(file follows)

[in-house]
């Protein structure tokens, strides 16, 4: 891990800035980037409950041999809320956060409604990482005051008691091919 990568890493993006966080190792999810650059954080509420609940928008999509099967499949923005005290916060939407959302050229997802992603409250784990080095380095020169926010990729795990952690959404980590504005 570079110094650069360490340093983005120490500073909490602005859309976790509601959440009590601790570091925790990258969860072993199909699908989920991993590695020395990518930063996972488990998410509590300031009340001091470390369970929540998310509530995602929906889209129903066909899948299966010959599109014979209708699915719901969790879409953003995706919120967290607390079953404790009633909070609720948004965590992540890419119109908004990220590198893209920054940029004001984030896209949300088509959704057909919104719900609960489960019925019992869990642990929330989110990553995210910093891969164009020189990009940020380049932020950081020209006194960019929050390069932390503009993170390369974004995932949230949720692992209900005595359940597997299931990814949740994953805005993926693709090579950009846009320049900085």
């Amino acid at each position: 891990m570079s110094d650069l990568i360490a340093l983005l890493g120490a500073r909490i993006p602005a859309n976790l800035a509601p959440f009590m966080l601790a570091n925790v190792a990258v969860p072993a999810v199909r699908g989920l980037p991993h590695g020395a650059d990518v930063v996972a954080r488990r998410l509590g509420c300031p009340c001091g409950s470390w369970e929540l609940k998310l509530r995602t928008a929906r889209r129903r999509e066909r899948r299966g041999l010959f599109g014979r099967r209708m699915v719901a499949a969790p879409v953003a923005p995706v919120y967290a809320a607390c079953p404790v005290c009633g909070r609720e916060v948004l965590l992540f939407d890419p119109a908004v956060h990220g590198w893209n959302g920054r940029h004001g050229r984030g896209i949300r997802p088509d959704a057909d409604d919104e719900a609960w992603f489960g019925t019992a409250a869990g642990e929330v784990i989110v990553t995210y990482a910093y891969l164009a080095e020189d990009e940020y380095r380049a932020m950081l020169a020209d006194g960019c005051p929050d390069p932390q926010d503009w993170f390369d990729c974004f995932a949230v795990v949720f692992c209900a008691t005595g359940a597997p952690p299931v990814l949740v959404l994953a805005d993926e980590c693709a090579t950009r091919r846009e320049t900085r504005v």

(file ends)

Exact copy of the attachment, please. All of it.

[in-house]
């Protein structure tokens, strides 16, 4: 891990800035980037409950041999809320956060409604990482005051008691091919 990568890493993006966080190792999810650059954080509420609940928008999509099967499949923005005290916060939407959302050229997802992603409250784990080095380095020169926010990729795990952690959404980590504005 570079110094650069360490340093983005120490500073909490602005859309976790509601959440009590601790570091925790990258969860072993199909699908989920991993590695020395990518930063996972488990998410509590300031009340001091470390369970929540998310509530995602929906889209129903066909899948299966010959599109014979209708699915719901969790879409953003995706919120967290607390079953404790009633909070609720948004965590992540890419119109908004990220590198893209920054940029004001984030896209949300088509959704057909919104719900609960489960019925019992869990642990929330989110990553995210910093891969164009020189990009940020380049932020950081020209006194960019929050390069932390503009993170390369974004995932949230949720692992209900005595359940597997299931990814949740994953805005993926693709090579950009846009320049900085």
């Amino acid at each position: 891990m570079s110094d650069l990568i360490a340093l983005l890493g120490a500073r909490i993006p602005a859309n976790l800035a509601p959440f009590m966080l601790a570091n925790v190792a990258v969860p072993a999810v199909r699908g989920l980037p991993h590695g020395a650059d990518v930063v996972a954080r488990r998410l509590g509420c300031p009340c001091g409950s470390w369970e929540l609940k998310l509530r995602t928008a929906r889209r129903r999509e066909r899948r299966g041999l010959f599109g014979r099967r209708m699915v719901a499949a969790p879409v953003a923005p995706v919120y967290a809320a607390c079953p404790v005290c009633g909070r609720e916060v948004l965590l992540f939407d890419p119109a908004v956060h990220g590198w893209n959302g920054r940029h004001g050229r984030g896209i949300r997802p088509d959704a057909d409604d919104e719900a609960w992603f489960g019925t019992a409250a869990g642990e929330v784990i989110v990553t995210y990482a910093y891969l164009a080095e020189d990009e940020y380095r380049a932020m950081l020169a020209d006194g960019c005051p929050d390069p932390q926010d503009w993170f390369d990729c974004f995932a949230v795990v949720f692992c209900a008691t005595g359940a597997p952690p299931v990814l949740v959404l994953a805005d993926e980590c693709a090579t950009r091919r846009e320049t900085r504005v």